Family White-eyes and Yuhinas (Zosteropidae)

Least Concern

Silvereye (Zosterops lateralis)


French: Zostérops à dos gris German: Graumantel-Brillenvogel Spanish: Anteojitos dorsigrís
Other common names: Lord Howe White-eye (tephropleurus)

Sylvia lateralis


, 1801,

Port Jackson, New South Wales, Australia


Member of a species group that includes also Z. tenuirostris, Z. albogularis and Z. inornatus. Australian races sometimes grouped into three separate species, differing in plumage characters, size and vocalizations; all mainland forms, however, intergrade via broad zones, and DNA-DNA analysis indicates that neighbouring races are each other’s closest relatives. Lord Howe race tephropleurus sometimes treated as an additional species. In Australia, birds in W previously known as race gouldi, but chloronotus has priority and not preoccupied by “chloronothos”. Recent taxonomic review has led to several changes to previously accepted arrangement: in E Australia, population in N Queensland (S to Mackay region) formerly known as ramsayi (but type description based on intergrade specimens) and those from Mackay region S to E Victoria as familiaris (which appears to comprise two intergrading races), hence N populations of ramsayi now known as race vegetus and S populations along with most of familiaris replaced by name cornwalli; S populations of former familiaris now known as westernensis; S populations (CS South Australia E to SW New South Wales and W Victoria) formerly treated as race halmaturina, but that name invalid (type material seems to represent intergrades between chloronotus and dull birds from SE South Australia), hence birds in E of that range described as pinarochrous; in addition, birds on King I (in Bass Strait), formerly included in nominate, considered to differ sufficiently to warrant racial separation, and thus described as ochrochrous; further research, including genetic analyses, required as a priority to enable better understanding of racial limits. Otherwise, proposed race macmillani (from Tanna, in S Vanuatu) considered synonymous with vatensis. Sixteen subspecies currently recognized.

Subspecies and Distribution
  • Z. l. chloronotus Gould, 1841 – SW & S Western Australia (S from Point Cloates and Shark Bay, and from Wongan Hills) E (S of Nullarbor Plain) to S South Australia.
  • Z. l. vegetus E. J. O. Hartert, 1899 – NE Queensland (E Cape York Peninsula) in NE Australia.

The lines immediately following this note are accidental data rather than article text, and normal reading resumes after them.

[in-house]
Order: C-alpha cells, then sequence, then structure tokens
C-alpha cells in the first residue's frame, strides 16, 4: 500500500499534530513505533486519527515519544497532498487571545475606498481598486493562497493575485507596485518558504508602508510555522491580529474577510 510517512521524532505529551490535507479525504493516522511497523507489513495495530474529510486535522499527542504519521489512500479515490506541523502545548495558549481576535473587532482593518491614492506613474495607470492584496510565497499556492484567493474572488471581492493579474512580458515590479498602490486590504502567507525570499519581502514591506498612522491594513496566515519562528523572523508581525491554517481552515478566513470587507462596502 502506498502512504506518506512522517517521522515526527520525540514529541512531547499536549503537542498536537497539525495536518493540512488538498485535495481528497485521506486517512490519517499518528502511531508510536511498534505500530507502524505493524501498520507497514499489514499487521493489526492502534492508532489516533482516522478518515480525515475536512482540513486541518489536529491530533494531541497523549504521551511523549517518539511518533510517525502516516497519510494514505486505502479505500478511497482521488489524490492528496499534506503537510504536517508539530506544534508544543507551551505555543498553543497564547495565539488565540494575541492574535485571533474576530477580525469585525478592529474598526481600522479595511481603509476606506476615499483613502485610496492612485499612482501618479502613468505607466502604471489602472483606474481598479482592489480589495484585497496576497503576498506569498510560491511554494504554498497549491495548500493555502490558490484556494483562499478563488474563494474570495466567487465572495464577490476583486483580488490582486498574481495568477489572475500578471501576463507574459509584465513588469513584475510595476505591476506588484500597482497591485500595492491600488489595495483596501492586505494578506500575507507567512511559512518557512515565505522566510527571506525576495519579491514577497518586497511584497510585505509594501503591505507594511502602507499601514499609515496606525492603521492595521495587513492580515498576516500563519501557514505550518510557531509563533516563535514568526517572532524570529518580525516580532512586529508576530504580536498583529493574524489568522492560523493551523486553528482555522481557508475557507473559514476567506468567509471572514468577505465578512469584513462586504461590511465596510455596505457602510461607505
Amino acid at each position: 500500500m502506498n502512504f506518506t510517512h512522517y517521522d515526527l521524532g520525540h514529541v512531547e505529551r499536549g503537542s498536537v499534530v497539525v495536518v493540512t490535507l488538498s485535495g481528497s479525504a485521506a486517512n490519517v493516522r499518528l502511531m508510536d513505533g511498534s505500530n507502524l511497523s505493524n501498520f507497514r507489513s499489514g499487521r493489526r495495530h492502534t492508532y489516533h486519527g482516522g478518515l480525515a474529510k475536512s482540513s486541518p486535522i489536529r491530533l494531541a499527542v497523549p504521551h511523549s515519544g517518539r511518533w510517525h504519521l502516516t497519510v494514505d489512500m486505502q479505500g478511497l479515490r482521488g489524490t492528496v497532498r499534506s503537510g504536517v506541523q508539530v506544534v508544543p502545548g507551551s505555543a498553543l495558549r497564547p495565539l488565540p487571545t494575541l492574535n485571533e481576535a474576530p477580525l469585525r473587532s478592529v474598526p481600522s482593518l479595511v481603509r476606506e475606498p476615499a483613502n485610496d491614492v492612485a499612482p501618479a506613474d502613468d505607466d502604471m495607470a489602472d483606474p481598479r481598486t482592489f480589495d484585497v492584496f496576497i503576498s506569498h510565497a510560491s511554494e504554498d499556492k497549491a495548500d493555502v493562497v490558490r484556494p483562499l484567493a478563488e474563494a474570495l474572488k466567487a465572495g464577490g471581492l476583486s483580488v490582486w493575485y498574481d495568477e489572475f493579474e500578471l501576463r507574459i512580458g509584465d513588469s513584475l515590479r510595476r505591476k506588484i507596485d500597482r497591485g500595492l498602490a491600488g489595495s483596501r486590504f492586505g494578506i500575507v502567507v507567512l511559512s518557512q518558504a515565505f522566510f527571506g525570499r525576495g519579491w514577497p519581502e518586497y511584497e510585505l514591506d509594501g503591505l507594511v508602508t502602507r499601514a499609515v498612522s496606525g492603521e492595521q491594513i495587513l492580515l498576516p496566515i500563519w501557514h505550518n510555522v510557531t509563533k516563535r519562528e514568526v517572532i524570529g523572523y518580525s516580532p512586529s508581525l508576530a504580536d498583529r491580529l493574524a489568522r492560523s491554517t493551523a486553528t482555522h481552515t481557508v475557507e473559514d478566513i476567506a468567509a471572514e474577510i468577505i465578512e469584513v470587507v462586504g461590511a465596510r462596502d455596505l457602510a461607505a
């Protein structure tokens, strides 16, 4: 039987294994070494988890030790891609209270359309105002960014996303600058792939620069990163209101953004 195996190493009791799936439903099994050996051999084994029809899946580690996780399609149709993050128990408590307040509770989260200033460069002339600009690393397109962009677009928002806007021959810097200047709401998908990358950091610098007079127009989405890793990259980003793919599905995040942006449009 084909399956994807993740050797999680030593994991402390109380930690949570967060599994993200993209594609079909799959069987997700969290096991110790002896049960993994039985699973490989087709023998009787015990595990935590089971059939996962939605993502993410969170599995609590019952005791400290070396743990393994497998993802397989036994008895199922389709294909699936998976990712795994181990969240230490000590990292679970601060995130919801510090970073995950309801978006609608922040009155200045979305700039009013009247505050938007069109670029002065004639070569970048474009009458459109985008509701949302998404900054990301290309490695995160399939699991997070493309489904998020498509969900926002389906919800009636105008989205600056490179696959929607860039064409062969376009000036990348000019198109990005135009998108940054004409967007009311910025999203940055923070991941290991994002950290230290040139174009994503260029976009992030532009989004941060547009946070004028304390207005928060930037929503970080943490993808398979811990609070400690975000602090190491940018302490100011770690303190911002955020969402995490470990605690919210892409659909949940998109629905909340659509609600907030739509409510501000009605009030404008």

• Z. l. cornwalli Mathews, 1912 – EC & SE Queensland and NE New South Wales.
  • Z. l. chlorocephalus A. J. Campbell & S. A. White, 1910 – Capricorn Group (notably Heron I) and Bunker Group, in S Great Barrier Reef, off SE Queensland.
  • Z. l. westernensis (Quoy & Gaimard, 1830) – SE New South Wales (from upper Lachlan R) S to E Victoria.
  • Z. l. pinarochrous Schodde & Mason, 1999 – SE South Australia, SW New South Wales and W Victoria.
  • Z. l. tephropleurus Gould, 1855 – Lord Howe I, off E Australia.
  • Z. l. ochrochrous Schodde & Mason, 1999 – King I (W Bass Strait).
  • Z. l. lateralis (Latham, 1801) – Flinders I (Furneaux Group, in E Bass Strait), Tasmania, Norfolk I, New Zealand (both main islands, all smaller adjacent islands) and Chatham Is; non-breeding also SE Australia.
  • Z. l. valuensis Murphy & Mathews, 1929 – Mota Lava, in E Banks Is (in extreme NE Vanuatu).
  • Z. l. tropicus Mees, 1969 – Torres Is, Banks Is (except Mota Lava) and NW Vanuatu (Malo, Espiritu Santo).
  • Z. l. vatensis Tristram, 1879 – C & S Vanuatu (Malakula, Ambrym, Paama, Lopevi, Epi, Emae, Tongariki, Tongoa, Makura, Éfaté, Erromango, Tanna, Aniwa).
  • Z. l. griseonota G. R. Gray, 1859 – New Caledonia.
  • Z. l. nigrescens F. Sarasin, 1913 – Beautemps Beaupré, Ouvéa and Maré, in Loyalty Is.
  • Z. l. melanops G. R. Gray, 1860 – Lifou, in C Loyalty Is.
  • Z. l. flaviceps Peale, 1848 – Fiji Is (main islands and all adjacent smaller islands from Vanua Levu and Taveuni S to Viti Levu and Kadavu; also Koro, Gau and Moala).
  • Nominate race introduced in Society Is and nearby Tubuai Is, and on Lord Howe I.

    Descriptive notes

    12 cm; 9·2–16·9 g. Male nominate race has broad white eyering broken at front by black loral line, this continuing below eyering; top and side of head... read more


    Song, surprisingly loud and melodious, a rapid, loosely organized succession of high-pitched notes... read more


    Found in coastal/subcoastal Australia in most vegetation types so long as at least moderate... read more

    Food and feeding

    Insects, earthworms (Oligochaeta), spiders (Araneae); fruits and softer berries; nectar, and sepals of Feijoa. Also takes... read more


    Sept–Jan in Australia and Aug–Feb in New Zealand and Vanuatu; two or three broods, locally even up to five broods in a season.... read more


    Races on tropical islands more or less sedentary. Otherwise, some races nomadic and/or migratory,... read more

    Status and conservation

    Not globally threatened. Common to abundant throughout most of range. Common and often very abundant in Australia; the only dominant native bird species (5·9–10... read more

    Recommended citation

    van Balen, B. & Christie, D.A. (2020). Silvereye (Zosterops lateralis). In: del Hoyo, J., Elliott, A., Sargatal, J., Christie, D.A. & de Juana, E. (eds.). Handbook of the Birds of the World Alive. Lynx Edicions, Barcelona. (retrieved from on 21 February 2020).